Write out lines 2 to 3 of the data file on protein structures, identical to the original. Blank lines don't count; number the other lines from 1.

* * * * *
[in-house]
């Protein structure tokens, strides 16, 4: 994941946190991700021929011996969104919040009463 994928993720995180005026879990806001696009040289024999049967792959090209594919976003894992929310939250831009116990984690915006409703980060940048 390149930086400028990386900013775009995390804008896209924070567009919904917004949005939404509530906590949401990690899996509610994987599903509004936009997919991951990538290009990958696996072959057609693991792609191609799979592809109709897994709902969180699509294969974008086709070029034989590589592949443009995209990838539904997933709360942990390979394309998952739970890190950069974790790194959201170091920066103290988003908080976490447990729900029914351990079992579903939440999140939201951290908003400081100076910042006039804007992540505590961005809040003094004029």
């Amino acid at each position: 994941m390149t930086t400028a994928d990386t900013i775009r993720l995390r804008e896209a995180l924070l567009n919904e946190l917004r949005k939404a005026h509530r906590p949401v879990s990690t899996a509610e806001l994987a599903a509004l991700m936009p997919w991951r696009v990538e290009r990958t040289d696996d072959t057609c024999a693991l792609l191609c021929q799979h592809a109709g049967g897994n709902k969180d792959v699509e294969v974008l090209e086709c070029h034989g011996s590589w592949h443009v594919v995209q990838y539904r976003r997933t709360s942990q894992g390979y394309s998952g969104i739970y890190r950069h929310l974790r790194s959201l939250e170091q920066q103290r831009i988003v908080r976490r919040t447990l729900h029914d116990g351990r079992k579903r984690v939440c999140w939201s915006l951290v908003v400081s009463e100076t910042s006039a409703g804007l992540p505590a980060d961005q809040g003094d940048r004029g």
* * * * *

């Protein structure tokens, strides 16, 4: 994941946190991700021929011996969104919040009463 994928993720995180005026879990806001696009040289024999049967792959090209594919976003894992929310939250831009116990984690915006409703980060940048 390149930086400028990386900013775009995390804008896209924070567009919904917004949005939404509530906590949401990690899996509610994987599903509004936009997919991951990538290009990958696996072959057609693991792609191609799979592809109709897994709902969180699509294969974008086709070029034989590589592949443009995209990838539904997933709360942990390979394309998952739970890190950069974790790194959201170091920066103290988003908080976490447990729900029914351990079992579903939440999140939201951290908003400081100076910042006039804007992540505590961005809040003094004029």
């Amino acid at each position: 994941m390149t930086t400028a994928d990386t900013i775009r993720l995390r804008e896209a995180l924070l567009n919904e946190l917004r949005k939404a005026h509530r906590p949401v879990s990690t899996a509610e806001l994987a599903a509004l991700m936009p997919w991951r696009v990538e290009r990958t040289d696996d072959t057609c024999a693991l792609l191609c021929q799979h592809a109709g049967g897994n709902k969180d792959v699509e294969v974008l090209e086709c070029h034989g011996s590589w592949h443009v594919v995209q990838y539904r976003r997933t709360s942990q894992g390979y394309s998952g969104i739970y890190r950069h929310l974790r790194s959201l939250e170091q920066q103290r831009i988003v908080r976490r919040t447990l729900h029914d116990g351990r079992k579903r984690v939440c999140w939201s915006l951290v908003v400081s009463e100076t910042s006039a409703g804007l992540p505590a980060d961005q809040g003094d940048r004029g």